Wherever you look, security and big data are hitting the headlines which confirms their place in my mind as the two hottest applications in tech at the moment. Both have had a profound effect on how businesses interact with customers and develop new products and services. In order to conduct the complex analytics that bring meaning to data, big data platforms require access to massive amounts of potentially sensitive data. And, no matter how powerful or easy to use a big data platform is, it can become a serious liability if it isn’t properly secured. Which begs the question: What is required to properly secure a big data platform from unauthorized access or data theft? While every company and platform vendor will have their own opinions on how secure their big data platform is or needs to be, there are some basic security considerations that must be met.
1) The first issue to consider is how well your company’s big data platform addresses security issues on its own. For example, does the platform have an integrated security manager application? Security managers must provide authentication and authorization features to control which users can access which data sets. Additionally, security managers should keep track of each and every user interaction on the platform, so that in case of a breach the IT team can determine if the system was compromised from the inside by a legitimate user (either knowingly or unknowingly) or by way of an external attack. But not all integrated security managers are created equal, so if you’re looking to adopt a big data platform in the near future, look for one which provides the right mix of granular control and ease of use. For example, does the security manager have a hierarchical system for granting access rights to data? Does the security manager support user authentication and/or authorization? The two terms sound similar, but they mean different things. While an authenticated user is simply someone who has been confirmed as having legitimate access to the platform, an authorized user receives further scrutiny to determine if they are authorized to use specific platform functionality. Without support for authentication, it becomes difficult to implement data access controls uniformly across a large organization. But if the security manager does support hierarchies, any new data access restrictions implemented above existing restrictions will automatically take precedence.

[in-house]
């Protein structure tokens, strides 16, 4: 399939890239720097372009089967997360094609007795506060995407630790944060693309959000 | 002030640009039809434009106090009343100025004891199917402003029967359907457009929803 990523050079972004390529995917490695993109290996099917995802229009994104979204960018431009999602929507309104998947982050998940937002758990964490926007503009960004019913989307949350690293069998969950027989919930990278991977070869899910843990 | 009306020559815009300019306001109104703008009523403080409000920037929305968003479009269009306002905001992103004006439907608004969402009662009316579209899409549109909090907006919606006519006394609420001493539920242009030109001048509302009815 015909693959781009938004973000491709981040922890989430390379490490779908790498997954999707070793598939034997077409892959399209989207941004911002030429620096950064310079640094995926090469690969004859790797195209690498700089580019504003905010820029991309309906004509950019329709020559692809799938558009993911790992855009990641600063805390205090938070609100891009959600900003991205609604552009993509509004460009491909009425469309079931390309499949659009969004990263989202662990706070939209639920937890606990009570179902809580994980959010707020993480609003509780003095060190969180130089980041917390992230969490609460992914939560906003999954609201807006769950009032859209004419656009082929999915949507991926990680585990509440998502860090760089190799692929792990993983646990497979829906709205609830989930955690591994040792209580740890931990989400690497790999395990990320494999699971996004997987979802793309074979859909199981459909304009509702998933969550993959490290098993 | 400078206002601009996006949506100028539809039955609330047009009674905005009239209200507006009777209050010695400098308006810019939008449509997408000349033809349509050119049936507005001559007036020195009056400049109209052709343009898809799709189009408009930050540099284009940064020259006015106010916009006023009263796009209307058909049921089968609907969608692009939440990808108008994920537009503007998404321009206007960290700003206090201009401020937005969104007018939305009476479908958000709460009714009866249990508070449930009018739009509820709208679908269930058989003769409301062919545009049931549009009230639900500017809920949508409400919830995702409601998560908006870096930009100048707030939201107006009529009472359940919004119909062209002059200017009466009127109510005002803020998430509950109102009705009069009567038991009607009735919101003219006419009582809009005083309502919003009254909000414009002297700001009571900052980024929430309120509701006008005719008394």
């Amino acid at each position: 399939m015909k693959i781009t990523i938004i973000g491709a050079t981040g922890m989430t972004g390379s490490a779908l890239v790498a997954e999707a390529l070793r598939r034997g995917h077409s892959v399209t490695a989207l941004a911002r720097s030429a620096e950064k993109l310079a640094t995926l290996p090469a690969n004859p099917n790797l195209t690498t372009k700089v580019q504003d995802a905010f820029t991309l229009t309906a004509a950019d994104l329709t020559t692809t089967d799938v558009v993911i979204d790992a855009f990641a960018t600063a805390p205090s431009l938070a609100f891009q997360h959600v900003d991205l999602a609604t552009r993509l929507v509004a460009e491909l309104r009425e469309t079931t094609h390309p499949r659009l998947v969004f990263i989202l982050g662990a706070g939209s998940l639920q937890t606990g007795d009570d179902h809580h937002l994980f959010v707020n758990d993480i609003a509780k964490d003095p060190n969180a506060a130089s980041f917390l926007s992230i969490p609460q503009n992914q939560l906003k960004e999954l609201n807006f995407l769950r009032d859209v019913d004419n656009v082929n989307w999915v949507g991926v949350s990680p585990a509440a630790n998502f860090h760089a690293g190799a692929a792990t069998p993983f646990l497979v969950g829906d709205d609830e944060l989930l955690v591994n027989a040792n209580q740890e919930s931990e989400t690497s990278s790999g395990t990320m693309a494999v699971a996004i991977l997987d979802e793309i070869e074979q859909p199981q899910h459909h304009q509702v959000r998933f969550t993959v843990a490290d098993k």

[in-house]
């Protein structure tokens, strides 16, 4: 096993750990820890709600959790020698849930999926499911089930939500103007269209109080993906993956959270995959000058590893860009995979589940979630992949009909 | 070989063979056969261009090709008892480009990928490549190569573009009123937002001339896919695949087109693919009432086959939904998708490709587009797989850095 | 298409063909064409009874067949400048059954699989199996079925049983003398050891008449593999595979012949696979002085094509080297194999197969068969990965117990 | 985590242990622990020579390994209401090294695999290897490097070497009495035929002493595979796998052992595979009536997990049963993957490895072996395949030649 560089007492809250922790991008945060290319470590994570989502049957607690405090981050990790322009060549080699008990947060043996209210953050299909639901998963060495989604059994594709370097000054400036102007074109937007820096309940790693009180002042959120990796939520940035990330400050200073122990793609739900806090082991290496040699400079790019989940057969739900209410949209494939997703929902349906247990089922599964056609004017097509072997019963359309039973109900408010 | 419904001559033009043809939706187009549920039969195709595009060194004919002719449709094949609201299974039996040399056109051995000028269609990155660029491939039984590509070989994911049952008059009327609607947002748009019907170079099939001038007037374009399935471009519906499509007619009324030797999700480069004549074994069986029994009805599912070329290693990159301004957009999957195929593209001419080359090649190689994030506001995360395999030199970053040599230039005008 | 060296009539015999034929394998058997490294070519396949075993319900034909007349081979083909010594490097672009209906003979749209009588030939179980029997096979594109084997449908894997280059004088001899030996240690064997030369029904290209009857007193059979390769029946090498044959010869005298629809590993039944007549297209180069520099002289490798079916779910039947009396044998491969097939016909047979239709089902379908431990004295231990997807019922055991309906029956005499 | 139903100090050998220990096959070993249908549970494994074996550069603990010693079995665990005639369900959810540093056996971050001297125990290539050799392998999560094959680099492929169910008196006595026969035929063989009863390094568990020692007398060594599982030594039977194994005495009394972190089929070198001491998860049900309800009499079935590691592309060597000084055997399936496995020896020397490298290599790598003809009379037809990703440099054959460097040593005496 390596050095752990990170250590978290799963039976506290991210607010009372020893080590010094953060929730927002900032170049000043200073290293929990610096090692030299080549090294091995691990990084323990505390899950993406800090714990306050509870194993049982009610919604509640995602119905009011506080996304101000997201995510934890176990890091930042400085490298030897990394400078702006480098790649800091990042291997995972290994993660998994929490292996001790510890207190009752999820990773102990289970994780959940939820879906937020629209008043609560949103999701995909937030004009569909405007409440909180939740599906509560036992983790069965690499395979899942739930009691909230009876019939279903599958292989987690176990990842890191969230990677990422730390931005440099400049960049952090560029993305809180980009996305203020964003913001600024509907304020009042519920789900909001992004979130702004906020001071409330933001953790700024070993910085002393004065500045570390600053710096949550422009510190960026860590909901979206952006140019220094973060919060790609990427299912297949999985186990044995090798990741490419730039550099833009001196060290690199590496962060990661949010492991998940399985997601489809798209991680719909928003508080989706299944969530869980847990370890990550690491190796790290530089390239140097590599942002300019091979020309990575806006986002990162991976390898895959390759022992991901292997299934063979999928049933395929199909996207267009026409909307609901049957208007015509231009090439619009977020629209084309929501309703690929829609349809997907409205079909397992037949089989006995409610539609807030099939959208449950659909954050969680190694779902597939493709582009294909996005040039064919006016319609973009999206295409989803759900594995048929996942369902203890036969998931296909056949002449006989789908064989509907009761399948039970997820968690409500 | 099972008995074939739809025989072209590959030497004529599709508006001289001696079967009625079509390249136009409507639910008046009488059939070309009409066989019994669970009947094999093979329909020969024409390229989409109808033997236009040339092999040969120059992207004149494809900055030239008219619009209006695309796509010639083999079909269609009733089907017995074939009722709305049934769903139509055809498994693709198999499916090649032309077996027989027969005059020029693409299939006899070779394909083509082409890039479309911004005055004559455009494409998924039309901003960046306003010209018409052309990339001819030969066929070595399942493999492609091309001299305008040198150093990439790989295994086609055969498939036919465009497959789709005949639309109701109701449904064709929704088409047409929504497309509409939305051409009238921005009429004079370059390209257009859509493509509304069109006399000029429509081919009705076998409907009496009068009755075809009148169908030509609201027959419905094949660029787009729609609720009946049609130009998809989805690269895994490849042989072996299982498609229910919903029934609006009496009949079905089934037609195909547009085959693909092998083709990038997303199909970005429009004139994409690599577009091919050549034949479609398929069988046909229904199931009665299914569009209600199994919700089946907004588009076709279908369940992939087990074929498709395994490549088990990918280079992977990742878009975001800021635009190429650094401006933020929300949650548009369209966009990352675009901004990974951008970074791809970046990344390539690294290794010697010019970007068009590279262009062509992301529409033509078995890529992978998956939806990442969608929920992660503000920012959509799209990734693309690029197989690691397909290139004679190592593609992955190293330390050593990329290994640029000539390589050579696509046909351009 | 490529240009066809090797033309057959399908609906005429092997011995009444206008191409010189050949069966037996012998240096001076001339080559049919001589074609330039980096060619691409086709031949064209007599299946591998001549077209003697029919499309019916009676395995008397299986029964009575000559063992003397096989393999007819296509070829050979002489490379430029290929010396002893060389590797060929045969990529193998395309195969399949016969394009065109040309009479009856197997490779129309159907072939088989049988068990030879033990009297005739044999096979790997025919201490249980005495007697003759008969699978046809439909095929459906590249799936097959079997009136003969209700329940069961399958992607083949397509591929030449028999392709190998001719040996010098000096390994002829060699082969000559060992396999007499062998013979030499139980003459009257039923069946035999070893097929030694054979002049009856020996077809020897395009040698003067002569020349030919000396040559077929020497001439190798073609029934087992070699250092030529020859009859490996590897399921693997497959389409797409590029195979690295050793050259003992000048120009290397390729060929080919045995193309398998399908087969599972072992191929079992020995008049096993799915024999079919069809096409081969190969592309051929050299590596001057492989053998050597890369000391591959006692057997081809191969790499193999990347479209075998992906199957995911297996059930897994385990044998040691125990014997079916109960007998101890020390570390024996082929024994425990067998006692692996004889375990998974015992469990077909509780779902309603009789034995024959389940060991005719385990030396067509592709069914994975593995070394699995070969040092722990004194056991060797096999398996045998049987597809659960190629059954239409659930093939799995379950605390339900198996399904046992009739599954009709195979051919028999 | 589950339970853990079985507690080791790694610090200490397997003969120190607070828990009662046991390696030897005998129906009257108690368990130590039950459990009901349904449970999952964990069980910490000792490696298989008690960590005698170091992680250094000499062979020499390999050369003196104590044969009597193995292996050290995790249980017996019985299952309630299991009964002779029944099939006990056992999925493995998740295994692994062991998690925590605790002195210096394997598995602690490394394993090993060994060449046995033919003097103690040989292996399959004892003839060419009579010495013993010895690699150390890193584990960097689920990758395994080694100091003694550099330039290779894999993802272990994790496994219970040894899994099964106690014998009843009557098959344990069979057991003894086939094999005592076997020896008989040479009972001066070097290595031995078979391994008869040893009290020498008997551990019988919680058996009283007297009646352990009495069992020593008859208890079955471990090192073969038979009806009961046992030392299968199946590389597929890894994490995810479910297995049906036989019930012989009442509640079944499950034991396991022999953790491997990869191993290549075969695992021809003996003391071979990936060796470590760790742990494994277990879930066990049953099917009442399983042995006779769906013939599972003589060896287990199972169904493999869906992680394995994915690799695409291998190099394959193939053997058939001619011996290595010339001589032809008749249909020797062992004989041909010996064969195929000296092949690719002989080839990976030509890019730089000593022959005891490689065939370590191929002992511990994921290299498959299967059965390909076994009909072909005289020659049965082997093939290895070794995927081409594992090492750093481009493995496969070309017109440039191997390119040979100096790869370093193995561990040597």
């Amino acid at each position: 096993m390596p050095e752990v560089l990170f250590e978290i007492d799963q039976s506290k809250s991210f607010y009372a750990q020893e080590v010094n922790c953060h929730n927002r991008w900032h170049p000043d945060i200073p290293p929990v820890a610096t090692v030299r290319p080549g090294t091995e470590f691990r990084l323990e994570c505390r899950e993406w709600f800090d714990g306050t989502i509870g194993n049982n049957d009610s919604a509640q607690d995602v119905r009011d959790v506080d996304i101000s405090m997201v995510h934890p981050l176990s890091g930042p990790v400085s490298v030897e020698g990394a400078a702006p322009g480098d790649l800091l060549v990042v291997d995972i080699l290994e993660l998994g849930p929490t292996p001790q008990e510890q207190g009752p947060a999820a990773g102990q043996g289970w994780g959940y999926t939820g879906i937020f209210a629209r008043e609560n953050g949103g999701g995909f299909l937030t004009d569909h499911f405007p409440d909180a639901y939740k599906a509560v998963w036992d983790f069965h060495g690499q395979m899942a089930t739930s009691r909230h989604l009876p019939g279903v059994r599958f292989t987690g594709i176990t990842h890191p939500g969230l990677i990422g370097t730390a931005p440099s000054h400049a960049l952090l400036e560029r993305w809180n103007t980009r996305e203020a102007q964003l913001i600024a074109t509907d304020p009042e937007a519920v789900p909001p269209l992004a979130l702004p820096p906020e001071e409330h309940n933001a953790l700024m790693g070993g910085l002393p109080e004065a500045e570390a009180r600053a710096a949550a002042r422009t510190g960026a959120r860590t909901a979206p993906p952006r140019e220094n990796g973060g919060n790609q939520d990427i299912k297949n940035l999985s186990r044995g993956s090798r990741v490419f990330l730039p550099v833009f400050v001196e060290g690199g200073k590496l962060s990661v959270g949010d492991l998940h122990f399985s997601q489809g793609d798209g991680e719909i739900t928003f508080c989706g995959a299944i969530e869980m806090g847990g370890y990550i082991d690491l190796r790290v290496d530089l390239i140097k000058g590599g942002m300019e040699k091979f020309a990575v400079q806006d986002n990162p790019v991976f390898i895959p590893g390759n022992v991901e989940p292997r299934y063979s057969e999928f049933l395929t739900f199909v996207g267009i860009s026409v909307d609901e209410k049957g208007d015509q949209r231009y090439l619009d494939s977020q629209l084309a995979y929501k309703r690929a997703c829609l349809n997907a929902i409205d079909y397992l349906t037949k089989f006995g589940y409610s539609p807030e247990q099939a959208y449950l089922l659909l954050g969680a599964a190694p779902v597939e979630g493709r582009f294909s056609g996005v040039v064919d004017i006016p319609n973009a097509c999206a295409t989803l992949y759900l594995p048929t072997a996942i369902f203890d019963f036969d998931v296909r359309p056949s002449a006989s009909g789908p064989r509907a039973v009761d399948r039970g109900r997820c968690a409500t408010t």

2) After evaluating their big data platform’s native support for security, companies must then determine if the platform complies with security protocols already in place. For example, a medical device company with access to highly sensitive or proprietary information about its customers (medical records, social security numbers, even credit card data), may protect that data by requiring internal users pass a fingerprint or facial recognition check before that data can be accessed. Does restricting data access like that interrupt the big data platform’s workflow? Will security cause bottlenecks in the flow of data that could impact the big data platform’s response time as it analyzes data? This could be a serious problem in mission-critical data analysis situations where the time between analysis and a recommended action is measured in milliseconds; any delay could have unacceptable consequences.